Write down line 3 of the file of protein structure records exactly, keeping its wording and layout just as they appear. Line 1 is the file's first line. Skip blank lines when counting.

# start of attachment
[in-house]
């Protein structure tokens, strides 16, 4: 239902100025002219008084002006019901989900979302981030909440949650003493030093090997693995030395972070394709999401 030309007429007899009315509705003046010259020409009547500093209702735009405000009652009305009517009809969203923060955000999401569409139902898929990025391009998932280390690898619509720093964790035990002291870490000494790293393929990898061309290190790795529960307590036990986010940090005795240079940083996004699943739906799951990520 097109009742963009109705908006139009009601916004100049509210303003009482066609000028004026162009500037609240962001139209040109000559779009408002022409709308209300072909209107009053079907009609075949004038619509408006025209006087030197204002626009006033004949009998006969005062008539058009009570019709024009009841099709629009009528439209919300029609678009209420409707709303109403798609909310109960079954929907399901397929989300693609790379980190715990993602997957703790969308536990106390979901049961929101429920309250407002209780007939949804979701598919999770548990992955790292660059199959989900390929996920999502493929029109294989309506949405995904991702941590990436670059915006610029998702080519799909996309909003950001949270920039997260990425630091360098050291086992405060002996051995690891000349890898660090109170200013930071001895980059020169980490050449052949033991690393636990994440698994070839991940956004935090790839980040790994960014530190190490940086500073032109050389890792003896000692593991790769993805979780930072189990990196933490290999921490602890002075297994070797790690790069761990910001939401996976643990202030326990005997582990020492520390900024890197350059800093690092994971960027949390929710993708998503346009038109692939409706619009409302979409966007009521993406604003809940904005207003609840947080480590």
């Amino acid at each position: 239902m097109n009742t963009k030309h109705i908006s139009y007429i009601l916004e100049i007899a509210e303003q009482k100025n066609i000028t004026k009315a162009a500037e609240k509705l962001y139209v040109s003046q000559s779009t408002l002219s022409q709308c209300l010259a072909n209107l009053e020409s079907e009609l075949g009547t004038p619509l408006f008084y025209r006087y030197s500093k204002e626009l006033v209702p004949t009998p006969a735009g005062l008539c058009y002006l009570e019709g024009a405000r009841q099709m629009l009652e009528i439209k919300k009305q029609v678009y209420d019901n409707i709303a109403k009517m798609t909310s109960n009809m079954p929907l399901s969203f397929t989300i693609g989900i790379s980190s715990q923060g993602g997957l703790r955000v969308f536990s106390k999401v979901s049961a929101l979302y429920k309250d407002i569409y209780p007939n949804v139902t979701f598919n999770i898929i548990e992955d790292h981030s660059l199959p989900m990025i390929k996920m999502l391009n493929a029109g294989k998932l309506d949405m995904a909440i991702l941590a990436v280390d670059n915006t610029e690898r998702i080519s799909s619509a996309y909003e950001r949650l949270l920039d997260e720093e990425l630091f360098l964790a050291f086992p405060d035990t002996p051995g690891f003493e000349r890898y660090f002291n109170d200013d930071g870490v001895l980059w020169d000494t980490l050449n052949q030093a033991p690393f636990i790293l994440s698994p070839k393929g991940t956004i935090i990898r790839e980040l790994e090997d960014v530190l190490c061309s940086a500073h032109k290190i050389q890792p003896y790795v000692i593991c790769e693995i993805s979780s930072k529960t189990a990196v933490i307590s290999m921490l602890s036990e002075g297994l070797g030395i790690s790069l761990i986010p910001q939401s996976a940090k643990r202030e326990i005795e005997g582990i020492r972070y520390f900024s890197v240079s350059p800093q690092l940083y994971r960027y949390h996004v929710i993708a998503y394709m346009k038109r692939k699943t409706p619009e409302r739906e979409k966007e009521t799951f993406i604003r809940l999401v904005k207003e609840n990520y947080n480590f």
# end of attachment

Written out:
């Amino acid at each position: 239902m097109n009742t963009k030309h109705i908006s139009y007429i009601l916004e100049i007899a509210e303003q009482k100025n066609i000028t004026k009315a162009a500037e609240k509705l962001y139209v040109s003046q000559s779009t408002l002219s022409q709308c209300l010259a072909n209107l009053e020409s079907e009609l075949g009547t004038p619509l408006f008084y025209r006087y030197s500093k204002e626009l006033v209702p004949t009998p006969a735009g005062l008539c058009y002006l009570e019709g024009a405000r009841q099709m629009l009652e009528i439209k919300k009305q029609v678009y209420d019901n409707i709303a109403k009517m798609t909310s109960n009809m079954p929907l399901s969203f397929t989300i693609g989900i790379s980190s715990q923060g993602g997957l703790r955000v969308f536990s106390k999401v979901s049961a929101l979302y429920k309250d407002i569409y209780p007939n949804v139902t979701f598919n999770i898929i548990e992955d790292h981030s660059l199959p989900m990025i390929k996920m999502l391009n493929a029109g294989k998932l309506d949405m995904a909440i991702l941590a990436v280390d670059n915006t610029e690898r998702i080519s799909s619509a996309y909003e950001r949650l949270l920039d997260e720093e990425l630091f360098l964790a050291f086992p405060d035990t002996p051995g690891f003493e000349r890898y660090f002291n109170d200013d930071g870490v001895l980059w020169d000494t980490l050449n052949q030093a033991p690393f636990i790293l994440s698994p070839k393929g991940t956004i935090i990898r790839e980040l790994e090997d960014v530190l190490c061309s940086a500073h032109k290190i050389q890792p003896y790795v000692i593991c790769e693995i993805s979780s930072k529960t189990a990196v933490i307590s290999m921490l602890s036990e002075g297994l070797g030395i790690s790069l761990i986010p910001q939401s996976a940090k643990r202030e326990i005795e005997g582990i020492r972070y520390f900024s890197v240079s350059p800093q690092l940083y994971r960027y949390h996004v929710i993708a998503y394709m346009k038109r692939k699943t409706p619009e409302r739906e979409k966007e009521t799951f993406i604003r809940l999401v904005k207003e609840n990520y947080n480590f």